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For composers who notate their music, what is your workflow?   Since notation can be a painstaking process (especially for pieces involving multiple instruments), I'm trying to figure out the most efficient way to work (I compose in Sibelius). 

I've heard others talk about a variety of methods, whether it be starting with pencil/paper and then moving to Sibelius/Finale once the piece is more developed, or recording MIDI into a DAW and then importing it into a notation program, or working exclusively in a notation program.  What works for you?

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Yeah, all these are fair points and well observed. Not going back though to Sib 4, let's see what the future holds.

hi Bob,

Apologies, I thought you were happy with notation software playback.

I agree about the spark of course and the proof is all the fantastic music written by people who don't read music. The skills are needed though for orchestral music and regarding that spark, there is no point in having a great musical idea if you can't present it properly - that is where the skill and technique are needed to dress it up and make it presentable.

Socrates,

I feel your pain but still laughed out loud at your Sibelius mandolin. At least NP approaches the timbre of a mandolin.

This leads to another interesting point of discussion perhaps. Maybe what it is more important than range limitation is a decent facsimile of an instruments' colour throughout its range and therefore a more representative sound of how instruments' individual timbres relate to one another. The best samples allied with in depth programming and knowledgeable mixing can get a good way along the road to convincing playback in this regard, but notation software is woefully misleading in this respect. This is another reason why for me, notation playback is merely a note checker. I have no doubt things will improve over time, but until then, I'd advise all composers to take what they are hearing in their music to be nothing but a very crude approximation which is also to the detriment of your notes and way of thinking.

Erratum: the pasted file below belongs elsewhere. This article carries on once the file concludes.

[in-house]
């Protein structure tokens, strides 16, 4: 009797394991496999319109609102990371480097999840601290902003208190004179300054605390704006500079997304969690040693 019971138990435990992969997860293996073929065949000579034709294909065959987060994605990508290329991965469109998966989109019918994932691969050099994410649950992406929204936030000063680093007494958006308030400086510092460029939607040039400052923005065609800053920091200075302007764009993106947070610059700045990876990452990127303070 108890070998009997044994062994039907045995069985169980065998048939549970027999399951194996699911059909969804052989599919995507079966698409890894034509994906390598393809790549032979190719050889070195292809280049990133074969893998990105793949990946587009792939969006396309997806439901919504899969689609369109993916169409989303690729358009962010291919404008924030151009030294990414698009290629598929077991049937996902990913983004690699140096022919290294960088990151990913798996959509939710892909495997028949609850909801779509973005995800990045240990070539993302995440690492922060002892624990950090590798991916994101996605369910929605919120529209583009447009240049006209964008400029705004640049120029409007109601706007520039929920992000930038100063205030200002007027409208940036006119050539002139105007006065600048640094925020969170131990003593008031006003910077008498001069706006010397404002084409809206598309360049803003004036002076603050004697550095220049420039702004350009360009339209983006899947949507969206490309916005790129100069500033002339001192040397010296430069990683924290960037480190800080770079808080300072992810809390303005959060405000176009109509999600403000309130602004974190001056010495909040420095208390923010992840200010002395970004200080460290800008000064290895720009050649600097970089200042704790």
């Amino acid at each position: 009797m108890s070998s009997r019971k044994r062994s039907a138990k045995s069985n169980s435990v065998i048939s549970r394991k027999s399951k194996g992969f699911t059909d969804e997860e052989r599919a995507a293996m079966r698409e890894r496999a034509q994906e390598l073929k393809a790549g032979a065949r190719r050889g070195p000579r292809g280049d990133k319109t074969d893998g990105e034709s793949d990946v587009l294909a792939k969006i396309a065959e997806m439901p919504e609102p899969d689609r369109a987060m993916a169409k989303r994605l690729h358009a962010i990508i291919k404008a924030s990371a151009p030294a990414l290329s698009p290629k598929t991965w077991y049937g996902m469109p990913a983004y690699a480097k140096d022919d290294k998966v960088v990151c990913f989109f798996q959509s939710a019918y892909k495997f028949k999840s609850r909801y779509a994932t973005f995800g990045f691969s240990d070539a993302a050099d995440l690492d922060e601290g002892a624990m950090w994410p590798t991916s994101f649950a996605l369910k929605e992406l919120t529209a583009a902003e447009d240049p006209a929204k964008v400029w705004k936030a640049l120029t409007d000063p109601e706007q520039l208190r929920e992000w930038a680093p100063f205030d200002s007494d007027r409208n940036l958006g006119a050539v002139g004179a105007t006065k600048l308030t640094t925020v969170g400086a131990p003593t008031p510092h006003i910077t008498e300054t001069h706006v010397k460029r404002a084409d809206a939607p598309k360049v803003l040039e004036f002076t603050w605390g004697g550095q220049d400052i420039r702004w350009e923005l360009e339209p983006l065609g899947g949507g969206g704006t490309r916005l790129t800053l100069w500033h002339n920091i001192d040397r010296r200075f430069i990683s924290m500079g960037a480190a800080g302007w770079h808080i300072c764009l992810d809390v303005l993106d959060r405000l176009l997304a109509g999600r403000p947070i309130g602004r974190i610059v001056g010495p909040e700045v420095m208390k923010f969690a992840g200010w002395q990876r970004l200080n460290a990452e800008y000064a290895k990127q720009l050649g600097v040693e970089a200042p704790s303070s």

Bob Porter said:

Mike,

Of course the aspiring young composer needs to learn their craft. They need to know what each instrument they write for is capable of. They need to know how they can fit together.They need to study scores and listen to live groups. They need to know theory as it applies to what they are trying to do. Of course. The composers of the pieces you mentioned learned all that stuff. But all that knowledge is not what led to good music (sure helps, though). It's that spark. If someone has it, they will write good music even if all they have is an out of tune piano, a guitar, a broken recorder, or GM. We can be taught the skills of composition, but that doesn't mean we will write good music. We will write acceptable music, but we need that spark.

You assume, incorrectly, that I am satisfied with playback. 

I am writing music for a play my daughter is directing. It will use Sib. 7.5 playback, played through a mid level sound system in a room that is absolute crap for sound. So I have to tweak playback not for a recording, nor live musicians, but for a particular room and equipment. I'd say that will require as much skill as any other composing.